Posted on 11/06/2013 at 04:32:43 PM by Student BloggerBy Corrie Whisner, PhD
Poop, feces, kaka, and dung… what do these words have in common? For most people they bring on feelings of disgust but if you are like me, you might feel inclined to admit that human excrement is utterly fascinating. Now, before you start wondering whether I have lost my mind, let me explain.
I first learned of the novel uses of feces as an undergraduate when I applied to work on a summer research study called Camp Calcium. For six weeks of the summer break before my senior year, I processed fecal matter (and urine) from 30 teens so that we could measure how much dietary calcium was lost in their excreta, an important step in calculating how much calcium is absorbed in the intestine and sent to the skeleton. Long story short, I continued similar work in graduate school looking at how prebiotics altered the fecal microbial communities, a.k.a intestinal microbiota, to increase intestinal calcium absorption in teens who consumed less than recommended calcium intakes. Little did I know that poop would soon take the stage as the next cure-all for everything ranging from bacterial infections to metabolic diseases. Needless to say, I was hooked and hopefully you will be too after plunging through the rest of this post!
In a recent Science Magazine article titled The Promise of Poop author Jop de Vrieze outlines the unique influence that fecal transplants have on health. With all of the recent hype regarding the microbiome it is hard to believe that fecal transplants have actually been used since the 4th century to treat ailments like food poisoning and severe diarrhea. I guess our ancestors were on to something! Now positive effects of transplanting “good” fecal bacteria from health donors has been documented for a number of disorders and diseases (see infographic) but most notable is the evidence for treating Clostridium difficile, an infection that claims nearly 14,000 lives each year!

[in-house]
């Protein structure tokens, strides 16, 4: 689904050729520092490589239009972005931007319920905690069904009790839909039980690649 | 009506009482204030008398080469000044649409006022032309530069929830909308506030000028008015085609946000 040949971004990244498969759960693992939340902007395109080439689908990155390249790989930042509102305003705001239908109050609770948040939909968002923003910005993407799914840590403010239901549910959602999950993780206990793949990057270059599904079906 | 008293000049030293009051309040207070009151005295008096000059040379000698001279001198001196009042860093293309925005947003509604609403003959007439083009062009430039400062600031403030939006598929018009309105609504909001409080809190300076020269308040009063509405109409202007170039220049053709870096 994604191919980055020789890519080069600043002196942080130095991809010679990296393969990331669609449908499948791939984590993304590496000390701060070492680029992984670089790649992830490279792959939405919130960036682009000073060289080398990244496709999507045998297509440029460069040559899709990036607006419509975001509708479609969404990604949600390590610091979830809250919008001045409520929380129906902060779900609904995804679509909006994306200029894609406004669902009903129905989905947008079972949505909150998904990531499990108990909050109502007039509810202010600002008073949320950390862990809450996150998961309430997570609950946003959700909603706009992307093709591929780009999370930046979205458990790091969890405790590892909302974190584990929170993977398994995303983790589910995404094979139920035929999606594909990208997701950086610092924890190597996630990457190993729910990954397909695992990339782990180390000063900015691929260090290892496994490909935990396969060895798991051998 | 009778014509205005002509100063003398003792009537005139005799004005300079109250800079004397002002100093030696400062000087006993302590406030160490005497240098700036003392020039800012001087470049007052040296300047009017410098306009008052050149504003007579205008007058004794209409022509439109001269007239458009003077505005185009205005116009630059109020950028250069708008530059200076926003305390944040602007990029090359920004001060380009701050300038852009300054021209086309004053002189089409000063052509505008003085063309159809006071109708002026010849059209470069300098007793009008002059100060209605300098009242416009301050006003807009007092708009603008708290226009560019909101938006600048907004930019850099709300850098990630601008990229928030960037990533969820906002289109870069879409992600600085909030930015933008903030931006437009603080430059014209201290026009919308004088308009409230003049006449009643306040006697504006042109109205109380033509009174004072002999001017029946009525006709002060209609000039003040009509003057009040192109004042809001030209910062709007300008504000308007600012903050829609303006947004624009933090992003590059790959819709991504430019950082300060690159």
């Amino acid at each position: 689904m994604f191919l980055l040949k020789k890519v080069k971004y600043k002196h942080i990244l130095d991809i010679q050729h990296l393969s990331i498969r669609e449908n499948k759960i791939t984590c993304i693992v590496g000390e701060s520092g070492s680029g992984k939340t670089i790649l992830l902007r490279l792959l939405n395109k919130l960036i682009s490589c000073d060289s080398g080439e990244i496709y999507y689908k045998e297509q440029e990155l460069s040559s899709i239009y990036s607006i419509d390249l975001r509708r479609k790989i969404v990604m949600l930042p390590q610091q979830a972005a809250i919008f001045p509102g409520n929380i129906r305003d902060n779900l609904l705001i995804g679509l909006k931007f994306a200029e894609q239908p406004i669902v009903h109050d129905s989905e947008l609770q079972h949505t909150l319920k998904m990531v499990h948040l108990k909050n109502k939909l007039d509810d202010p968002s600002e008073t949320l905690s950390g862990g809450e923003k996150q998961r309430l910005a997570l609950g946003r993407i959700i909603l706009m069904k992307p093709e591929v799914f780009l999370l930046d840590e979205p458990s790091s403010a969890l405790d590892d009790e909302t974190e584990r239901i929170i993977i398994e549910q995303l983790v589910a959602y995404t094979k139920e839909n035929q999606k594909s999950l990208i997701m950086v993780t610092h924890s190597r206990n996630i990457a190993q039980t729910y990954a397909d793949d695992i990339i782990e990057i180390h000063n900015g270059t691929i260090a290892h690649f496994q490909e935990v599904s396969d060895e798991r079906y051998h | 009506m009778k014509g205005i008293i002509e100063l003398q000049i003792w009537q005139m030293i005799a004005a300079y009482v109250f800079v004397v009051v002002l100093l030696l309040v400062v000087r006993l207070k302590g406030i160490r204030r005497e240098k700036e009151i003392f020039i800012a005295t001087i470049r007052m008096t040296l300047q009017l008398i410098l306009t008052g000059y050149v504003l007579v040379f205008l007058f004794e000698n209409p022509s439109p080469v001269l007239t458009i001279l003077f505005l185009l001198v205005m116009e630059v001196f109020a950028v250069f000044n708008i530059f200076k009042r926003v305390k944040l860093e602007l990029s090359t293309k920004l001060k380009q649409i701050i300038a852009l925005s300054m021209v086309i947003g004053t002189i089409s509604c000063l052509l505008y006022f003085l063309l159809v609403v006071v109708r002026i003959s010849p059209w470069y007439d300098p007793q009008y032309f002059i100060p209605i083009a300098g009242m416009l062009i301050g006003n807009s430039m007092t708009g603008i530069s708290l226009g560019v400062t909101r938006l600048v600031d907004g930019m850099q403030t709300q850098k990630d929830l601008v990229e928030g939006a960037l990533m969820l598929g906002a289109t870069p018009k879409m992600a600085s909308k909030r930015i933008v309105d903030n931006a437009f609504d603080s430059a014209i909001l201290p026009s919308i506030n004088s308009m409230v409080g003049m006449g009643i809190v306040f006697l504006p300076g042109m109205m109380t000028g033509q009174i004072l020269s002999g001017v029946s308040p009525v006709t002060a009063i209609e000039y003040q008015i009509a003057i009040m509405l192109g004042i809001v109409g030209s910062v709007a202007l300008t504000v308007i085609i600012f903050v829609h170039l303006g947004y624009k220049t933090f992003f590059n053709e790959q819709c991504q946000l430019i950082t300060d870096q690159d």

The article starts by introducing a unique C. difficile case that Dr. Max Nieuwdorp was treating during his residency. His patient was an 81-year-old woman who after antibiotic treatment for a urinary tract infection developed a horrible intestinal infection rendering her unable to eat and unlikely to survive. Not giving up, the doctor turned to the literature for alternative options and he found quite a doozy when he ran across Ben Eiseman's 1958 paper published in Surgery. The paper discussed the successful treatment of four cases of pseudomembranous enterocolitis which presents symptoms very similar to C. difficile. Dr. Nieuwdorp tried the procedure on the woman and after only three days she was well enough to leave the hospital.
Over recent years, support for fecal transplants has gained momentum. Now medical and scientific communities openly agree that this treatment cures C. difficile but many questions still remain. While clinicians do not yet know what qualities make up the perfect fecal donation, studies are pooping…I mean, popping up all over the world to identify the perfect fecal bacteria concoctions for different diseases. A recent research endeavor by Nieudorp has aimed to study the effects of fecal transplants on patients with metabolic syndrome because his team previously noticed that feces from lean donors led to improved insulin sensitivity in overweight individuals. Heck, if that isn't enough to make you a poop-lover, you may someday see Poop Pills next to your coveted probiotics at the pharmacy. A recent USA Today article highlighted the promise of a new bacteria concoction administered orally in a gelatin capsule in treating C. difficile. So, will fecal-derived bacterial treatments be at the forefront of functional food research in coming years? Only time will tell. But I will be there flushing through all of the exciting data to come!